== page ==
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IBM server 3650 M2 with DS3400 SAN configuration

Posted on 2009-12-19
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Hi All,
  I have setup a SQL 2005 server in my IBM 3650 server connected with Fiber card to DS3400 SAN, my SAN is configured with 5 Disks each is 1 TB as RAID 5. the disks are SATA. my question is I have my 120 GB SQL Database which i feel its very slow in all the transactions.
can someone advise in what is the cause of the slowness, I have just 50 users accessing the Database.  need help

Thanks
 
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Question by:ITMaster1979
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David earned 400 total points
ID: 26087287
Is NTFS allocation size = 64KB, and is the stripe size of each of the disks = 16KB (4 disks then total to 64KB)?  If not, then you are incredibly inefficient at I/O.

So if you have RAID configured so each disk reads/writes 32KB at a time, then if the NTFS just needs 4KB worth of data, each disk in the RAID will actually read 32KB, meaning you are reading 8X too much data.  
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by:andyalder
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SATA and RAID 5, that sucks. 4 physical I/Os per write with RAID 5. You should be using RAID 10 with fast SAS disks.

You should generally use a stripe element size of 64k for SQL, then one disk will satisfy most single I/Os leaving the other disks to satisfy other I/Os. You also have to use diskpart to align or you may end up with 2 disks involved in a single SQL IO.

http://technet.microsoft.com/en-gb/library/cc966414.aspx (read the bit entitled Sector Size vs. Stripe Size) but read the whole white paper.

Is your DS3400 dual controller? If single controller then write cache is disabled by default due to no second controller to mirror cache to.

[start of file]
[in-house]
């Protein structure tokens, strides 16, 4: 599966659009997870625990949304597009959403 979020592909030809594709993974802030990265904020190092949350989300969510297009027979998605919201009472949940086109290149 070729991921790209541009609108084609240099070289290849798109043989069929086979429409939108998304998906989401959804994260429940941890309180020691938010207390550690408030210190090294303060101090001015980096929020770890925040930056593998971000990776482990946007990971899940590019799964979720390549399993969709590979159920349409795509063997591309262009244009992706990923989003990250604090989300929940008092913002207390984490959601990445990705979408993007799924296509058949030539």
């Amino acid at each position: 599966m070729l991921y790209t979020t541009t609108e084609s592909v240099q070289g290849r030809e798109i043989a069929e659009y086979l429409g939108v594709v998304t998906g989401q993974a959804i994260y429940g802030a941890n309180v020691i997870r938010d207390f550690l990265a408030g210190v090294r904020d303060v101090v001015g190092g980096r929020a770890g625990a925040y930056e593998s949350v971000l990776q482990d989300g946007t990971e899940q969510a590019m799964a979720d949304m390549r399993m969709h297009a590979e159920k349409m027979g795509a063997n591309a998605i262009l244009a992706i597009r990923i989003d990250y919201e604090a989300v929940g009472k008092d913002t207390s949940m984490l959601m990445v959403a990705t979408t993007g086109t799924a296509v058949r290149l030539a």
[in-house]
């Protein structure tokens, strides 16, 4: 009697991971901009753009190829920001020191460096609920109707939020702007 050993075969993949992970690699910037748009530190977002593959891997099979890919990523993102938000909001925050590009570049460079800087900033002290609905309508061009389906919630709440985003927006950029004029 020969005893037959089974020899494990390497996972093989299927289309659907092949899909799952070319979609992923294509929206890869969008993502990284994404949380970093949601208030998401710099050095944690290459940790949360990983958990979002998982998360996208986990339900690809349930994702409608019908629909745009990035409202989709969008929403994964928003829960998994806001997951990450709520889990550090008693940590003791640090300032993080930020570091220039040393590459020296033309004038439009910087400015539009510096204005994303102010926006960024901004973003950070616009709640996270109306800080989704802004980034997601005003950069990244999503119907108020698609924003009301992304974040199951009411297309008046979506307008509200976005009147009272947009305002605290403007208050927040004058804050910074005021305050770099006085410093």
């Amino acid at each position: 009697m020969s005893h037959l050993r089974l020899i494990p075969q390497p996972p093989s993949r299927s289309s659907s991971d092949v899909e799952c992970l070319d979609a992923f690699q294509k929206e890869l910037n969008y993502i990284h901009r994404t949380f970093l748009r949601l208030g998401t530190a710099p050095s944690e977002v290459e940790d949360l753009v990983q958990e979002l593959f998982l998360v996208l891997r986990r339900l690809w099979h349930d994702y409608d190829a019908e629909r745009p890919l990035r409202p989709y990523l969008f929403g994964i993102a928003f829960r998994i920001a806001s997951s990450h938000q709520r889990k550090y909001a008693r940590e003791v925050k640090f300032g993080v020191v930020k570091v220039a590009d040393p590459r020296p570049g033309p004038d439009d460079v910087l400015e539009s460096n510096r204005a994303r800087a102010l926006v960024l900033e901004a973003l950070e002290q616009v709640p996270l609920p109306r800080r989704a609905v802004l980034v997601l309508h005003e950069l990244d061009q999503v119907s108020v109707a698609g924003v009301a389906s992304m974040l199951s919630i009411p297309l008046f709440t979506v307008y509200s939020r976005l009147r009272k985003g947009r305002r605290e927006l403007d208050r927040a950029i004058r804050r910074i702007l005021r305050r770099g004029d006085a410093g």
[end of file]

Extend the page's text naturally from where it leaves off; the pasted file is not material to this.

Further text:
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by:David
David earned 400 total points
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5 physical I/Os with RAID5, but who's counting :)

writeback is write cache turned on, writethru is write cache disabled (all at the controller), there is also disk-level write cache enable, but obviously don't use any write caching without a  UPS, unless there is no UPs on the PC, then it doesn't matter anyway.

Of course it could be a lot of things, it would be helpful to know specifics of what  you benchmarked, how you did it and the numbers you are getting.  For all we know problem is not with I/O at all and if you added a GB or so of RAM then everything will be fine.
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by:andyalder
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No, it's 4. Read data, read parity, xor, write data, write parity.
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by:ITMaster1979
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Hi All,

  Sorry its SAS disks and yes I do have two controllers, any help

Thanks
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by:ITMaster1979
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Hi All,

 My server is quad core with 10 GB RAM.
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by:ITMaster1979
ID: 26087831
Hello, I just login in to SAN Manager , its SATA.
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by:David
ID: 26088639
well it can be 4 or 5, depending on firmware.  some implementations check XOR parity on reads, and do further IOs to fix it if incorrect.  ideally if you value integrity over performance, you want this extra IO ... as it also clears out unrecoverable IOs on parity blocks which would otherwise go unnoticed
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by:andyalder
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If it was 100% read you'd be getting about 80 * 4 IOPS = 320 IOPS, 100% write you'd be getting about 80*5/4=100 IOPS.

If you remove one disk and make it RAID 10 instead you'll get about 80*4=320 IOPS if 100% read, 80*4/2=160 IOPS.

So the first thing I would do is backup, delete the array, create a new one with 4 disks in RAID 10, reformat using diskpart align=64 and restore. You can use the other disk as a hot spare.
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